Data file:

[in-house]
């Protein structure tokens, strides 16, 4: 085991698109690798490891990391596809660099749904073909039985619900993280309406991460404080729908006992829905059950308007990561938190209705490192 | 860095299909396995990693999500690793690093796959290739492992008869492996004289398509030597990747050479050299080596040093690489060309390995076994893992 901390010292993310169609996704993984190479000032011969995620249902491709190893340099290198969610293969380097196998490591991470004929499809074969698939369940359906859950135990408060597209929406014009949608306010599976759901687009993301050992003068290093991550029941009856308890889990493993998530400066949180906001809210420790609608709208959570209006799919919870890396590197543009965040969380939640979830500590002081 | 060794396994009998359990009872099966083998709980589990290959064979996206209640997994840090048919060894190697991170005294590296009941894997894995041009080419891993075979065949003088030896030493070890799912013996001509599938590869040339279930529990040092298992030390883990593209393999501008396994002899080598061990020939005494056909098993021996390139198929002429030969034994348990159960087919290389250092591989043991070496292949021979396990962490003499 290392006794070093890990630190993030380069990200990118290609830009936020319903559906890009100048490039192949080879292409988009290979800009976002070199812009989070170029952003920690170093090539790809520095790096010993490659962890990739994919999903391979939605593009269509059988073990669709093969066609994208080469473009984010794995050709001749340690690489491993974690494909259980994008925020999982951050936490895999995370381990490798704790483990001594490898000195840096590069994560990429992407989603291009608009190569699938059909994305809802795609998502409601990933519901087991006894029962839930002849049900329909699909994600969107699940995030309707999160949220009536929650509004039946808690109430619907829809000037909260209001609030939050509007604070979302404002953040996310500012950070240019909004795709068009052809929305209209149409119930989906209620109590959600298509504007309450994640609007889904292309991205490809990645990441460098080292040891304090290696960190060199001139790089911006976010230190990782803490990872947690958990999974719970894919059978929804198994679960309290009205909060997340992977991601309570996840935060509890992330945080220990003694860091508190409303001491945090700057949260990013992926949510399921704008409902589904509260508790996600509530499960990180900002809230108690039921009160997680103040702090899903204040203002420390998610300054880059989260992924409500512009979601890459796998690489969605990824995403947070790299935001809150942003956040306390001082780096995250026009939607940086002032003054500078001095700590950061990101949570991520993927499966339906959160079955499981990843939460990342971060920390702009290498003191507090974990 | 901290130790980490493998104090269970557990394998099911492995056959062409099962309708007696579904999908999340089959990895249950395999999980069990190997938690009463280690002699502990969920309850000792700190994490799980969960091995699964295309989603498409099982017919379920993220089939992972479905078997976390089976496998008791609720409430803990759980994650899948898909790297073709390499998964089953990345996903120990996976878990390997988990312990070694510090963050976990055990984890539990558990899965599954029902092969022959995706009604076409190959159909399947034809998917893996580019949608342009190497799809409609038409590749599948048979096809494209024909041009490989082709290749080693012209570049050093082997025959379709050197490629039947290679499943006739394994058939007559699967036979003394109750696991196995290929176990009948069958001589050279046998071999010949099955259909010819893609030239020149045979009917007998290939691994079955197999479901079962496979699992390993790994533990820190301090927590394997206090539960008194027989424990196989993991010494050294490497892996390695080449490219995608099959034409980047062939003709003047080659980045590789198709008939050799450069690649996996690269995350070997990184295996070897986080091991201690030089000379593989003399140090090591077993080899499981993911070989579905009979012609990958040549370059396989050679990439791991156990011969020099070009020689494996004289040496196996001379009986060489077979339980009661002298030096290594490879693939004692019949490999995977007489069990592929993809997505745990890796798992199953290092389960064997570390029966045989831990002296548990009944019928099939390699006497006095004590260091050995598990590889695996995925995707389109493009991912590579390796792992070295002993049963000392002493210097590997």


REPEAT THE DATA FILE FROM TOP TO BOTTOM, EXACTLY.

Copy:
[in-house]
């Protein structure tokens, strides 16, 4: 085991698109690798490891990391596809660099749904073909039985619900993280309406991460404080729908006992829905059950308007990561938190209705490192 | 860095299909396995990693999500690793690093796959290739492992008869492996004289398509030597990747050479050299080596040093690489060309390995076994893992 901390010292993310169609996704993984190479000032011969995620249902491709190893340099290198969610293969380097196998490591991470004929499809074969698939369940359906859950135990408060597209929406014009949608306010599976759901687009993301050992003068290093991550029941009856308890889990493993998530400066949180906001809210420790609608709208959570209006799919919870890396590197543009965040969380939640979830500590002081 | 060794396994009998359990009872099966083998709980589990290959064979996206209640997994840090048919060894190697991170005294590296009941894997894995041009080419891993075979065949003088030896030493070890799912013996001509599938590869040339279930529990040092298992030390883990593209393999501008396994002899080598061990020939005494056909098993021996390139198929002429030969034994348990159960087919290389250092591989043991070496292949021979396990962490003499 290392006794070093890990630190993030380069990200990118290609830009936020319903559906890009100048490039192949080879292409988009290979800009976002070199812009989070170029952003920690170093090539790809520095790096010993490659962890990739994919999903391979939605593009269509059988073990669709093969066609994208080469473009984010794995050709001749340690690489491993974690494909259980994008925020999982951050936490895999995370381990490798704790483990001594490898000195840096590069994560990429992407989603291009608009190569699938059909994305809802795609998502409601990933519901087991006894029962839930002849049900329909699909994600969107699940995030309707999160949220009536929650509004039946808690109430619907829809000037909260209001609030939050509007604070979302404002953040996310500012950070240019909004795709068009052809929305209209149409119930989906209620109590959600298509504007309450994640609007889904292309991205490809990645990441460098080292040891304090290696960190060199001139790089911006976010230190990782803490990872947690958990999974719970894919059978929804198994679960309290009205909060997340992977991601309570996840935060509890992330945080220990003694860091508190409303001491945090700057949260990013992926949510399921704008409902589904509260508790996600509530499960990180900002809230108690039921009160997680103040702090899903204040203002420390998610300054880059989260992924409500512009979601890459796998690489969605990824995403947070790299935001809150942003956040306390001082780096995250026009939607940086002032003054500078001095700590950061990101949570991520993927499966339906959160079955499981990843939460990342971060920390702009290498003191507090974990 | 901290130790980490493998104090269970557990394998099911492995056959062409099962309708007696579904999908999340089959990895249950395999999980069990190997938690009463280690002699502990969920309850000792700190994490799980969960091995699964295309989603498409099982017919379920993220089939992972479905078997976390089976496998008791609720409430803990759980994650899948898909790297073709390499998964089953990345996903120990996976878990390997988990312990070694510090963050976990055990984890539990558990899965599954029902092969022959995706009604076409190959159909399947034809998917893996580019949608342009190497799809409609038409590749599948048979096809494209024909041009490989082709290749080693012209570049050093082997025959379709050197490629039947290679499943006739394994058939007559699967036979003394109750696991196995290929176990009948069958001589050279046998071999010949099955259909010819893609030239020149045979009917007998290939691994079955197999479901079962496979699992390993790994533990820190301090927590394997206090539960008194027989424990196989993991010494050294490497892996390695080449490219995608099959034409980047062939003709003047080659980045590789198709008939050799450069690649996996690269995350070997990184295996070897986080091991201690030089000379593989003399140090090591077993080899499981993911070989579905009979012609990958040549370059396989050679990439791991156990011969020099070009020689494996004289040496196996001379009986060489077979339980009661002298030096290594490879693939004692019949490999995977007489069990592929993809997505745990890796798992199953290092389960064997570390029966045989831990002296548990009944019928099939390699006497006095004590260091050995598990590889695996995925995707389109493009991912590579390796792992070295002993049963000392002493210097590997």